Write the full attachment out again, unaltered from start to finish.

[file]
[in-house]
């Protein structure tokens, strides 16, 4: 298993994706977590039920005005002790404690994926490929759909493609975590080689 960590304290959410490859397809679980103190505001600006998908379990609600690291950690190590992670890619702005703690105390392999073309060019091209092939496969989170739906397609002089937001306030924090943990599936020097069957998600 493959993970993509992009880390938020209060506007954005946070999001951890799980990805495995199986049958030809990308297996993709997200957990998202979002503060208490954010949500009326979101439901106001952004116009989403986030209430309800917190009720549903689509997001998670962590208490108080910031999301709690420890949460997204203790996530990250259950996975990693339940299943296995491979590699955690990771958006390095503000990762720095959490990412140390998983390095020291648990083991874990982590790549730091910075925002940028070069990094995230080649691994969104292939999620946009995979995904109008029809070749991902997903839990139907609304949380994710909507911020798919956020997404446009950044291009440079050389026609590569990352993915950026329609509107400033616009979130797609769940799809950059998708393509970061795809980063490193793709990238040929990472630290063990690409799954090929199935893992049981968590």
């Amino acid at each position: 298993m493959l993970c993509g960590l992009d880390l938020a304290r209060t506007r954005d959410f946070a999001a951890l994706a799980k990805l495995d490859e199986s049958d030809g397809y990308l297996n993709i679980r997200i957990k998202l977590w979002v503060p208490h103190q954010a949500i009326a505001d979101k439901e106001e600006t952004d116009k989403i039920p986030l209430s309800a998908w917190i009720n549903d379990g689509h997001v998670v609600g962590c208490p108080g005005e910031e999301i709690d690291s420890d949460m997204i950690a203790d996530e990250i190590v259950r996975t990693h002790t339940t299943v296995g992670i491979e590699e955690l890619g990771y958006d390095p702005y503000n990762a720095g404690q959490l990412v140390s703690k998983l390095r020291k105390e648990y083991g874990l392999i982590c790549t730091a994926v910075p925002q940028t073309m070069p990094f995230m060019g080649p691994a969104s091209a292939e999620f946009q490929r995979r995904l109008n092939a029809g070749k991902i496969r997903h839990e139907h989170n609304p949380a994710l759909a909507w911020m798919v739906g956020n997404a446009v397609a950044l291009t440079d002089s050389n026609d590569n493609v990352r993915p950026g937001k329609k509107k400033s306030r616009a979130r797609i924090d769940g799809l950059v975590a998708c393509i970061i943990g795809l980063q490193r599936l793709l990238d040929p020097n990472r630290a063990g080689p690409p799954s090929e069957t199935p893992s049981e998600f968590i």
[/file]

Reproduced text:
[in-house]
């Protein structure tokens, strides 16, 4: 298993994706977590039920005005002790404690994926490929759909493609975590080689 960590304290959410490859397809679980103190505001600006998908379990609600690291950690190590992670890619702005703690105390392999073309060019091209092939496969989170739906397609002089937001306030924090943990599936020097069957998600 493959993970993509992009880390938020209060506007954005946070999001951890799980990805495995199986049958030809990308297996993709997200957990998202979002503060208490954010949500009326979101439901106001952004116009989403986030209430309800917190009720549903689509997001998670962590208490108080910031999301709690420890949460997204203790996530990250259950996975990693339940299943296995491979590699955690990771958006390095503000990762720095959490990412140390998983390095020291648990083991874990982590790549730091910075925002940028070069990094995230080649691994969104292939999620946009995979995904109008029809070749991902997903839990139907609304949380994710909507911020798919956020997404446009950044291009440079050389026609590569990352993915950026329609509107400033616009979130797609769940799809950059998708393509970061795809980063490193793709990238040929990472630290063990690409799954090929199935893992049981968590």
């Amino acid at each position: 298993m493959l993970c993509g960590l992009d880390l938020a304290r209060t506007r954005d959410f946070a999001a951890l994706a799980k990805l495995d490859e199986s049958d030809g397809y990308l297996n993709i679980r997200i957990k998202l977590w979002v503060p208490h103190q954010a949500i009326a505001d979101k439901e106001e600006t952004d116009k989403i039920p986030l209430s309800a998908w917190i009720n549903d379990g689509h997001v998670v609600g962590c208490p108080g005005e910031e999301i709690d690291s420890d949460m997204i950690a203790d996530e990250i190590v259950r996975t990693h002790t339940t299943v296995g992670i491979e590699e955690l890619g990771y958006d390095p702005y503000n990762a720095g404690q959490l990412v140390s703690k998983l390095r020291k105390e648990y083991g874990l392999i982590c790549t730091a994926v910075p925002q940028t073309m070069p990094f995230m060019g080649p691994a969104s091209a292939e999620f946009q490929r995979r995904l109008n092939a029809g070749k991902i496969r997903h839990e139907h989170n609304p949380a994710l759909a909507w911020m798919v739906g956020n997404a446009v397609a950044l291009t440079d002089s050389n026609d590569n493609v990352r993915p950026g937001k329609k509107k400033s306030r616009a979130r797609i924090d769940g799809l950059v975590a998708c393509i970061i943990g795809l980063q490193r599936l793709l990238d040929p020097n990472r630290a063990g080689p690409p799954s090929e069957t199935p893992s049981e998600f968590i």